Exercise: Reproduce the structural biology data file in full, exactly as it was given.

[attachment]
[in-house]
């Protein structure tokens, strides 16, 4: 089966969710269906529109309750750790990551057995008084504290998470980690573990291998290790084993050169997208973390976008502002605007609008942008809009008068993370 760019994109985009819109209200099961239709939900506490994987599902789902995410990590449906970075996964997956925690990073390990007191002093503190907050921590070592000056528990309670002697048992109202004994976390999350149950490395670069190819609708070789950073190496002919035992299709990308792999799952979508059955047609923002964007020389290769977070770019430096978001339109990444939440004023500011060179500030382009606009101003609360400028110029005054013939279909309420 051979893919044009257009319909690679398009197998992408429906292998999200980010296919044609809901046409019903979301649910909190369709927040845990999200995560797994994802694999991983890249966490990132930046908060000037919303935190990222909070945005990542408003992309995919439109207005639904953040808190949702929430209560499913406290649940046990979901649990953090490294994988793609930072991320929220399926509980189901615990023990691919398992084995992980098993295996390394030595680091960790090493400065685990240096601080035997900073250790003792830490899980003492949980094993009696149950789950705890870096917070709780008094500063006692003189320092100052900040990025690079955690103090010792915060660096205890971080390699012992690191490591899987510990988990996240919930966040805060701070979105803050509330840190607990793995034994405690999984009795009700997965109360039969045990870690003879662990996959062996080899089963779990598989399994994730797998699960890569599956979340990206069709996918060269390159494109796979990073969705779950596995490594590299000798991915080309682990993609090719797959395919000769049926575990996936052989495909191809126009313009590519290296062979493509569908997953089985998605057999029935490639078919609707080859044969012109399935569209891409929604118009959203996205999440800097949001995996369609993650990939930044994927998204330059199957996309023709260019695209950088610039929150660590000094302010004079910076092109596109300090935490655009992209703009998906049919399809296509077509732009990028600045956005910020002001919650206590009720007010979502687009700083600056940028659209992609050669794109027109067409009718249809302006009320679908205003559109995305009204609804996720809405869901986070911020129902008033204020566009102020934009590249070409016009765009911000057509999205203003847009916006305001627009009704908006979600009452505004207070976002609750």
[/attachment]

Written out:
[in-house]
């Protein structure tokens, strides 16, 4: 089966969710269906529109309750750790990551057995008084504290998470980690573990291998290790084993050169997208973390976008502002605007609008942008809009008068993370 760019994109985009819109209200099961239709939900506490994987599902789902995410990590449906970075996964997956925690990073390990007191002093503190907050921590070592000056528990309670002697048992109202004994976390999350149950490395670069190819609708070789950073190496002919035992299709990308792999799952979508059955047609923002964007020389290769977070770019430096978001339109990444939440004023500011060179500030382009606009101003609360400028110029005054013939279909309420 051979893919044009257009319909690679398009197998992408429906292998999200980010296919044609809901046409019903979301649910909190369709927040845990999200995560797994994802694999991983890249966490990132930046908060000037919303935190990222909070945005990542408003992309995919439109207005639904953040808190949702929430209560499913406290649940046990979901649990953090490294994988793609930072991320929220399926509980189901615990023990691919398992084995992980098993295996390394030595680091960790090493400065685990240096601080035997900073250790003792830490899980003492949980094993009696149950789950705890870096917070709780008094500063006692003189320092100052900040990025690079955690103090010792915060660096205890971080390699012992690191490591899987510990988990996240919930966040805060701070979105803050509330840190607990793995034994405690999984009795009700997965109360039969045990870690003879662990996959062996080899089963779990598989399994994730797998699960890569599956979340990206069709996918060269390159494109796979990073969705779950596995490594590299000798991915080309682990993609090719797959395919000769049926575990996936052989495909191809126009313009590519290296062979493509569908997953089985998605057999029935490639078919609707080859044969012109399935569209891409929604118009959203996205999440800097949001995996369609993650990939930044994927998204330059199957996309023709260019695209950088610039929150660590000094302010004079910076092109596109300090935490655009992209703009998906049919399809296509077509732009990028600045956005910020002001919650206590009720007010979502687009700083600056940028659209992609050669794109027109067409009718249809302006009320679908205003559109995305009204609804996720809405869901986070911020129902008033204020566009102020934009590249070409016009765009911000057509999205203003847009916006305001627009009704908006979600009452505004207070976002609750």